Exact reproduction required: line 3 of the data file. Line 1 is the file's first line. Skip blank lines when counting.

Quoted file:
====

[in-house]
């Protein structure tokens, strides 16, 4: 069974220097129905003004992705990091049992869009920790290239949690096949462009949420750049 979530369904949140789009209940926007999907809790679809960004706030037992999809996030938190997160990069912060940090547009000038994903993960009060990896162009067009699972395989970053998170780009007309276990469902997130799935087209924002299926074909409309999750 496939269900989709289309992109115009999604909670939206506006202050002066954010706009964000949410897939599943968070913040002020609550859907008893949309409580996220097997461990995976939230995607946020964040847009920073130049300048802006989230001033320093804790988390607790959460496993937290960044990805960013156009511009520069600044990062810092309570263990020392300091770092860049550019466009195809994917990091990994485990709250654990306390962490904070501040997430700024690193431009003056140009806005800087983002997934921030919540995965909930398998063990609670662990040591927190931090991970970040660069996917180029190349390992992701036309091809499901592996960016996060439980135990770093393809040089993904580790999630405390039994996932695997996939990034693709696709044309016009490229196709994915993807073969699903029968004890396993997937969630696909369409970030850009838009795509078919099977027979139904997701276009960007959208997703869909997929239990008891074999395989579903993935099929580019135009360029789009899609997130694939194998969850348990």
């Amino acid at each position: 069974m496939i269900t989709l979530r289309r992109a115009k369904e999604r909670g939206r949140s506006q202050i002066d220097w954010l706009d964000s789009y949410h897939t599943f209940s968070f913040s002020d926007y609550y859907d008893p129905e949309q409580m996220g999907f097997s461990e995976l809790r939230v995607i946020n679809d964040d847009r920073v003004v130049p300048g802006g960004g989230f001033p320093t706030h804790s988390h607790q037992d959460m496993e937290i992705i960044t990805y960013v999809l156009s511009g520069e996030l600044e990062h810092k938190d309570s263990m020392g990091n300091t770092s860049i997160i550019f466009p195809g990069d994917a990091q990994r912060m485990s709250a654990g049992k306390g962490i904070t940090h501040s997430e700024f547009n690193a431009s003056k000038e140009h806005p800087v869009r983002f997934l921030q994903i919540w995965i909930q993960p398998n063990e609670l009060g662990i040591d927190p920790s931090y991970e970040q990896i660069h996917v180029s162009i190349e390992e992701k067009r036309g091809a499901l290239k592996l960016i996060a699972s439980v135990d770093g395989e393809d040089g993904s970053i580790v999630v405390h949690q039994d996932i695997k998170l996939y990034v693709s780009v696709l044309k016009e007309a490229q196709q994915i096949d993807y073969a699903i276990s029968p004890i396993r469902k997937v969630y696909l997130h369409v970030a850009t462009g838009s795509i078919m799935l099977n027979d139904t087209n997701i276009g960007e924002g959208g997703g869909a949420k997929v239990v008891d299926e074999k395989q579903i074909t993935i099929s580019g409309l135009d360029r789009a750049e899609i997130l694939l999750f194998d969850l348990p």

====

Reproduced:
């Amino acid at each position: 069974m496939i269900t989709l979530r289309r992109a115009k369904e999604r909670g939206r949140s506006q202050i002066d220097w954010l706009d964000s789009y949410h897939t599943f209940s968070f913040s002020d926007y609550y859907d008893p129905e949309q409580m996220g999907f097997s461990e995976l809790r939230v995607i946020n679809d964040d847009r920073v003004v130049p300048g802006g960004g989230f001033p320093t706030h804790s988390h607790q037992d959460m496993e937290i992705i960044t990805y960013v999809l156009s511009g520069e996030l600044e990062h810092k938190d309570s263990m020392g990091n300091t770092s860049i997160i550019f466009p195809g990069d994917a990091q990994r912060m485990s709250a654990g049992k306390g962490i904070t940090h501040s997430e700024f547009n690193a431009s003056k000038e140009h806005p800087v869009r983002f997934l921030q994903i919540w995965i909930q993960p398998n063990e609670l009060g662990i040591d927190p920790s931090y991970e970040q990896i660069h996917v180029s162009i190349e390992e992701k067009r036309g091809a499901l290239k592996l960016i996060a699972s439980v135990d770093g395989e393809d040089g993904s970053i580790v999630v405390h949690q039994d996932i695997k998170l996939y990034v693709s780009v696709l044309k016009e007309a490229q196709q994915i096949d993807y073969a699903i276990s029968p004890i396993r469902k997937v969630y696909l997130h369409v970030a850009t462009g838009s795509i078919m799935l099977n027979d139904t087209n997701i276009g960007e924002g959208g997703g869909a949420k997929v239990v008891d299926e074999k395989q579903i074909t993935i099929s580019g409309l135009d360029r789009a750049e899609i997130l694939l999750f194998d969850l348990p």